they did for the others.

The limitation of the Hereford is that in the first cross between a
pure-bred and any of the primitive cattle ninety per cent will show
white faces or dominant characteristics, and just so in the use of
bulls, the animal may not have the intensification of blood that he
should have simply because he has a white face, and the bull peddler
has, as a proposition, bought something that he could sell at a profit,
rather than in following out any visions of cattle improvement.

I can not urge you too strongly to know absolutely the breeding strength
of anything you buy, and that means in a general way that you must buy
known cattle. I realize, too, that there is a great shortage of bulls,
and probably the only way that you can get what you want, because it
goes without saying that you can not afford to pay the price for
registered bulls in all your work, is to work in some way through a
central community of interests, go to Texas and buy the bull calf crop
of some herd of cattle that will show fifteen-sixteenths or better
breeding. I urge this freely, because you must go below the line and
none of our own cattle are available. I believe that if you bring these
calves over here, say in November at weaning time, at the age of about
six months, and give them some good winter help, that they will
acclimate quickly, and will give you very fair returns in the yearling
period, although, of course, you can not expect from them a real
usefulness until the two-year-old period.

While the Hereford has been the redeemer of the ranges, practically
every ranch man in Texas has felt that an undercurrent of Shorthorn is
of the greatest advantage. We have used it persistently in our own work,
and feel that it has given a most appreciable contribution to the weight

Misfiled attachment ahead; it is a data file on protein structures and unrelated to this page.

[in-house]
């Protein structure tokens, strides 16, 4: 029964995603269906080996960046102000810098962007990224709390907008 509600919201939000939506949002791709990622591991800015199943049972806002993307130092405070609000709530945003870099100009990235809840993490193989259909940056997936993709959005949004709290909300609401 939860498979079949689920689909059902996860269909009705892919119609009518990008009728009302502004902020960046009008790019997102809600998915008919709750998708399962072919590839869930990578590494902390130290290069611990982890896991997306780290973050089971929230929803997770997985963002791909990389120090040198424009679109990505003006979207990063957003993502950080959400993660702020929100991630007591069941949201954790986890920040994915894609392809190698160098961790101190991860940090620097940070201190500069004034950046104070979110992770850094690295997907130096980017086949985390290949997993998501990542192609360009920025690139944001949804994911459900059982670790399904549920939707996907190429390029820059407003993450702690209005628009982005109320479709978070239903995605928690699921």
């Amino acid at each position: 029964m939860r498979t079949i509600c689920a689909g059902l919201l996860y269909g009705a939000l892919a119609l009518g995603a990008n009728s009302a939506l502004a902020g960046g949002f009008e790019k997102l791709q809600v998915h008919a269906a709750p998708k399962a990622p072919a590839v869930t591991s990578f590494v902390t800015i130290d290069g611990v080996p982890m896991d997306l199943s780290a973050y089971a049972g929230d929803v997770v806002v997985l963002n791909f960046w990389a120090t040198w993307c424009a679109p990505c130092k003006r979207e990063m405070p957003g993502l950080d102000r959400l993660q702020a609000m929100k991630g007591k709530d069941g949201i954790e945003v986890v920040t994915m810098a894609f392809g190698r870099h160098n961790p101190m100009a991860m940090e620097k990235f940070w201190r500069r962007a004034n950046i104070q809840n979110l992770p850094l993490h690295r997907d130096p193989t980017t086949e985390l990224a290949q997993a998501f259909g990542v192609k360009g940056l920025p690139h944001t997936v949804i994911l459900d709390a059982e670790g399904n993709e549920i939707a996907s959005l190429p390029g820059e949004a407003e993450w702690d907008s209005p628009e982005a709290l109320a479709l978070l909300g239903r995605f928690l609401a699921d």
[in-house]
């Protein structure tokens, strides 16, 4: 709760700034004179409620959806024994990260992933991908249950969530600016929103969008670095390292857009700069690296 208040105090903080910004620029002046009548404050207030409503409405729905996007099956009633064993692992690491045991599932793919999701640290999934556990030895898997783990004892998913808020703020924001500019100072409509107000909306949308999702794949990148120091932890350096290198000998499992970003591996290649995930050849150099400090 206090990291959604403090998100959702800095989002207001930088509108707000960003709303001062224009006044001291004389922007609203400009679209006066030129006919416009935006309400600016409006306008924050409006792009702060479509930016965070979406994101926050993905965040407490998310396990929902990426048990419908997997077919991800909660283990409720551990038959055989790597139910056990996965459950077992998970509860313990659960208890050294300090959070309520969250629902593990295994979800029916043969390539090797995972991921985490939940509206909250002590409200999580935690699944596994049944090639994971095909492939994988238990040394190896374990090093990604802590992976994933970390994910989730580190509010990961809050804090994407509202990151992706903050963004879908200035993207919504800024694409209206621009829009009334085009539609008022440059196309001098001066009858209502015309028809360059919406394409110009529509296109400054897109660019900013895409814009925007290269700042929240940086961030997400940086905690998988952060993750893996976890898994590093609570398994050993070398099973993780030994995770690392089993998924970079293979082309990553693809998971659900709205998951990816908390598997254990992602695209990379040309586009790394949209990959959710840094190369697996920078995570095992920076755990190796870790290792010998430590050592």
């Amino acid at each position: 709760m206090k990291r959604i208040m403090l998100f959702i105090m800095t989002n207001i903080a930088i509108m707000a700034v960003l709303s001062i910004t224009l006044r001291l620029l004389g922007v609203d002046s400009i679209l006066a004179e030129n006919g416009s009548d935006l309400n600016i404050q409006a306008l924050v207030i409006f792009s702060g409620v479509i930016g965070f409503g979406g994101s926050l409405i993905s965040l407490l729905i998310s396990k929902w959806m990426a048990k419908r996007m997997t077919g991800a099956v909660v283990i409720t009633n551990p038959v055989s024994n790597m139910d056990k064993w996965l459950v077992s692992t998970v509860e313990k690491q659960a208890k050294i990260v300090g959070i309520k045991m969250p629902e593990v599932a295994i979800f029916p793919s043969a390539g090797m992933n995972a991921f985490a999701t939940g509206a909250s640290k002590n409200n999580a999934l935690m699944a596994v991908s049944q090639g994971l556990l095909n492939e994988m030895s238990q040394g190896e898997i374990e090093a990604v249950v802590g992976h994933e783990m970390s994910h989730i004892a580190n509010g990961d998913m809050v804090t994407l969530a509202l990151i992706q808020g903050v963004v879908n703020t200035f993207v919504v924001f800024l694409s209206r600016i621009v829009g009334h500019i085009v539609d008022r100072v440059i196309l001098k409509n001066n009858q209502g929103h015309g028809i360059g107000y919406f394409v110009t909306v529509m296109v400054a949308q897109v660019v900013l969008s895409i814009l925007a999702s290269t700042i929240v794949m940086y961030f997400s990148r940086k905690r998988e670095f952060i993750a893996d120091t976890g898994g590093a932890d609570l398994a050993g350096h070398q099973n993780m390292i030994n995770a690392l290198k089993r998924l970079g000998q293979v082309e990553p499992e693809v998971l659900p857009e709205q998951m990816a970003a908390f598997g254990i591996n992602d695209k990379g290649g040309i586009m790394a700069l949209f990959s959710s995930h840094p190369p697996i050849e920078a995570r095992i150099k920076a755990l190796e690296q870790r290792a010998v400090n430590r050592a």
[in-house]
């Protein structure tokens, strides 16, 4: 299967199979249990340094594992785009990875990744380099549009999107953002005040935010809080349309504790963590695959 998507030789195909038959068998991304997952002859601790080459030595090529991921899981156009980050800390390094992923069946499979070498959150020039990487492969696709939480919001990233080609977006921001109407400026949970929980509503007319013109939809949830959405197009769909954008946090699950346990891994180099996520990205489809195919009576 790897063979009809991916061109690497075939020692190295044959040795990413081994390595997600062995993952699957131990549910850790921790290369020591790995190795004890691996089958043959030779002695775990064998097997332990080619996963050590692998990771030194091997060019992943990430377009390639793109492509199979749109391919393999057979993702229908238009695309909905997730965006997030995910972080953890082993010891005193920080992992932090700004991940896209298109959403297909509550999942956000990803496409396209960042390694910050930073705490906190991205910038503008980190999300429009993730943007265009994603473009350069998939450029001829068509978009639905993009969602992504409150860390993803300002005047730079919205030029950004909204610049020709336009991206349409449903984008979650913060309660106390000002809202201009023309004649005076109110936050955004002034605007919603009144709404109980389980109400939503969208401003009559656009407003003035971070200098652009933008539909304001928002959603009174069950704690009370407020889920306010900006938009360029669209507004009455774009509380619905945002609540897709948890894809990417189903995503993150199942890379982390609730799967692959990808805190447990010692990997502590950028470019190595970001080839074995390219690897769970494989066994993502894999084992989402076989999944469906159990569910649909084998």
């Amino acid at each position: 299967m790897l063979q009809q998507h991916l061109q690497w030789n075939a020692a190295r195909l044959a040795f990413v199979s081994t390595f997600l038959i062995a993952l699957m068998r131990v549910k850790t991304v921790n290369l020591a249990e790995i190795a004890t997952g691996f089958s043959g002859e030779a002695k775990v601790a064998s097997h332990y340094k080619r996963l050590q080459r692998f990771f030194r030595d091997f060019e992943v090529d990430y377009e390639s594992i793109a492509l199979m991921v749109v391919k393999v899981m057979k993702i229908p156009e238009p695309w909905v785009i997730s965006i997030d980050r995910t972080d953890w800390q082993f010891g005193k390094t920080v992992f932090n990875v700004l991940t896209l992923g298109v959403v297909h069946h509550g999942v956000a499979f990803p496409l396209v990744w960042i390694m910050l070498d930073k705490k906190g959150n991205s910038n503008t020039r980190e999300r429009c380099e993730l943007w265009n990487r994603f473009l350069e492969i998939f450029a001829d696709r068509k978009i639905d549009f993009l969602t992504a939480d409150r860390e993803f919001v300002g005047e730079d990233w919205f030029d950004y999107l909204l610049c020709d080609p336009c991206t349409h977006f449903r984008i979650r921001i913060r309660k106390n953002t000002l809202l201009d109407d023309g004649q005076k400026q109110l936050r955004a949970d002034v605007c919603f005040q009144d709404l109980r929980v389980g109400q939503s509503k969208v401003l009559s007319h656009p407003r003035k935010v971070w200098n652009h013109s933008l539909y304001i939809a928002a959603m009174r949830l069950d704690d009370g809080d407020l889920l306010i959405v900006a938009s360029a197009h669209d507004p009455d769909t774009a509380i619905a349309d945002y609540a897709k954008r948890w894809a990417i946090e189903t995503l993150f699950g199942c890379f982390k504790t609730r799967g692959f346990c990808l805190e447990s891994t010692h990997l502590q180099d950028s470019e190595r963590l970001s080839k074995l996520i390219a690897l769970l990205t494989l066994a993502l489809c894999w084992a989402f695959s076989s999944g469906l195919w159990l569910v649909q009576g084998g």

and general quality of our cattle.

In the last few years the Brahma cattle have come into prominence, and
every investigation that I have made shows that they will undoubtedly
prove a great factor in the evolution of Florida cattle. They seem to be
immune to most of the pests and do not require as much in the way of
acclimatization. They show a wonderful growth in yearlings and they mark
their progeny with size and distinct characteristics in a most decided
way. The packers seem to like them; they kill out a large per cent of
beef, and while I have never had any experience with them, all my
observation has been in their favor, and I urge you to go as far as you
can in utilizing them in Florida.

I am, however, convinced that you are going to need both the Shorthorn
and the Hereford to combine with them. I am also convinced that both the
Shorthorns and the Black cattle are going to prove very valuable
adjuncts in your eventual work in the State, particularly as applied to
small areas where the cattle are not asked to live as much upon their
own resources. The experience, however, in Texas has been that the calf
crop is not as great from either of these breeds as from the Herefords.

For your information, on the S. M. S. Ranch we have averaged better than
eighty percent calf crop for the last ten years. I think that perhaps
you will find the Brahma cattle even more prolific than the Herefords. I
think, too, that in every possible way you should encourage the breeders
of full-blood cattle in all of these breeds, and that you give them
every encouragement in purchasing their progeny.

The introduction of good bulls is a comparatively simple matter, because
they can be purchased, but a great cow herd can only be produced by
accumulation, probably by a culling of at least ten per cent of all
females every year during the process of up-grading. The yearling
heifers should not be bred. We always cull them when about eighteen
months old, cutting them ten per cent. Culling should be done both from
an individual standpoint and from the standpoint of "Get." The culling
process is the most important element in beef evolution.

The process of culling will not be extravagant, because looking to the
next few years it would seem that canner cattle will probably be as
strong as any other branch of the industry, and these culls are usually
not only splendid canners, but furnish quite an element of cutters,
which means cattle producing very fair meat for regular consumption. I
believe, too, that on any range of appreciable dimensions you will find
it an economy to produce your own bulls, and in starting any good sized
property I urge that you keep that in mind. Get your cows just as good
as you can get them; of course pure-breds will be better, and then use
only the best registered sires in that herd.

I think advisable, too, in your branding, to put the year brand on all
heifers, as it will be of material assistance to you in the matter of
knowing the intensification of blood during the early process. It will